Are colon cancer patients getting the best treatment possible?

Are colon cancer patients getting the best treatment possible?

March 12, 2014

March 12, 2014

March is Colon Cancer Awareness Month, with blue ribbons symbolizing hope for those suffering from the disease.
 
According to the Centers for Disease Control and Prevention, colon cancer is the second leading cause of cancer deaths in the U.S., second only to lung cancer. Every year, about 140,000 Americans are diagnosed with the disease, with more than 50,000 deaths.
 
A recent article in Medscape Medical News explored the treatment regimens for individuals diagnosed with metastatic colorectal cancer (mCRC), asking if patients are getting the most up-to-date treatment for their disease.
 
The answer in a new study published in the Journal of the National Cancer Institute, says the answer is seemingly no.
 
Of the 4877 mCRC patients examined, 53% received second-line therapies and 28% received third-line therapies, suggesting that only a minority were exposed to all active agents in the course of their treatment.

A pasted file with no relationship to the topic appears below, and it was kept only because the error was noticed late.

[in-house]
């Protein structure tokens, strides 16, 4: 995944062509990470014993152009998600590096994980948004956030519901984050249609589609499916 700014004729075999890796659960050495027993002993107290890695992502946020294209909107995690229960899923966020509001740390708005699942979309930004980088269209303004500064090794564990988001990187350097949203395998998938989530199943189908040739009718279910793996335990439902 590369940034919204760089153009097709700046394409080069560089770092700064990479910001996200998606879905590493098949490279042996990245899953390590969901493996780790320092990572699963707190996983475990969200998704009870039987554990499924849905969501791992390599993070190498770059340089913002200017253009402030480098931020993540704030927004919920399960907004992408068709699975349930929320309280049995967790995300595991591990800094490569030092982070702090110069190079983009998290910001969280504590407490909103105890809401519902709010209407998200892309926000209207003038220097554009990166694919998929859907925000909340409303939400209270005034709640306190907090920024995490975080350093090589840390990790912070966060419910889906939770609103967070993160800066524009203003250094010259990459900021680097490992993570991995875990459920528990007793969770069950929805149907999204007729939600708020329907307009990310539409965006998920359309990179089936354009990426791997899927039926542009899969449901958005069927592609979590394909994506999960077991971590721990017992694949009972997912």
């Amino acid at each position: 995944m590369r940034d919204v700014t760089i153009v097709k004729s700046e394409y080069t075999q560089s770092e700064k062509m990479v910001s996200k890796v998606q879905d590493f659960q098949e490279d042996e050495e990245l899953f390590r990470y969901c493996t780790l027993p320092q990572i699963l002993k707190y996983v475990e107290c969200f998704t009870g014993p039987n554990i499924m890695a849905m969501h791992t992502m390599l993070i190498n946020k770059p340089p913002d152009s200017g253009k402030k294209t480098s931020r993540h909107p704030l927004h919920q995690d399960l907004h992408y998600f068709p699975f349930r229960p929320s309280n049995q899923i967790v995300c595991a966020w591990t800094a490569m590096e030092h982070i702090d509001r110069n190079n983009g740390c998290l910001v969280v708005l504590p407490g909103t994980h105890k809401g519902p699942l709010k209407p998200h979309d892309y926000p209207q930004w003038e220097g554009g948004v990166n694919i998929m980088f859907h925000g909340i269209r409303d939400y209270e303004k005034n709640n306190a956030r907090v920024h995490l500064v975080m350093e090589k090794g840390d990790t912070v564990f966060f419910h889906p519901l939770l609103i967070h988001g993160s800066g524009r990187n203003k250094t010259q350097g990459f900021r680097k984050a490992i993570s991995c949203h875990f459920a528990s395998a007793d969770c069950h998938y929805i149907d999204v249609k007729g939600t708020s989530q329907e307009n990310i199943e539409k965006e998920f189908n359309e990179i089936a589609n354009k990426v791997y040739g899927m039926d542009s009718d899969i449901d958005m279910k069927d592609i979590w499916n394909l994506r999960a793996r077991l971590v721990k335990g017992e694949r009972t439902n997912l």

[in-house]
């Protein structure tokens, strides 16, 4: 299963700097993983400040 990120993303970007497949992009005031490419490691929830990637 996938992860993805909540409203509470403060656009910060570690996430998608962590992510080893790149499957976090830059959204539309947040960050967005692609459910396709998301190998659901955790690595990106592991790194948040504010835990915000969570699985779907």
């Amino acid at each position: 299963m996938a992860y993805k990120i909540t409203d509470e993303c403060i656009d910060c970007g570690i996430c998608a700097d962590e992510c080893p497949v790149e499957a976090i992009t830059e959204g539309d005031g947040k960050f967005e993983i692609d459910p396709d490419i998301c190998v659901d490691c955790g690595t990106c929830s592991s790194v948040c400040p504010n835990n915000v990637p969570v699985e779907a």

The patients were treated at academic, private practice, and nonacademic hospital-based centers across the United States from 2004 to 2011.
 
For colon cancer expert and Biodesign executive director Raymond DuBois, MD, PhD, these results were not unexpected.
 
"I find the results of this study interesting, but not surprising," said DuBois. The variability found in the study could exist for numerous reasons, he told Medscape Medical News.
 
These include inappropriate attention by practitioners to clinical guidelines and updates; local pharmaceutical reps giving providers biased information; variations in high-volume and low-volume oncology practices because of specialization; new drugs for the treatment of patients with mCRC; and an attempt by some practitioners to personalize care for mCRC patients based on molecular profiles, microsatellite instability status, and other characteristics of the disease, Dr. DuBois noted.
 
He added that colorectal cancer is interesting because a couple of decades ago, there was really only 1 drug to treat the disease — 5-fluorouracil.
 
"Over the past 10 to 15 years, a number of new options have been approved by the FDA, some of which have had less than dramatic effects on overall survival. However, these targeted therapies did extend survival by a couple of months, which was statistically significant," Dr. DuBois explained. "It seems that clinical oncologists who treat patients with mCRC have not settled on what they agree are the most effective treatment regimens."

 

Written by: Joe Caspermeyer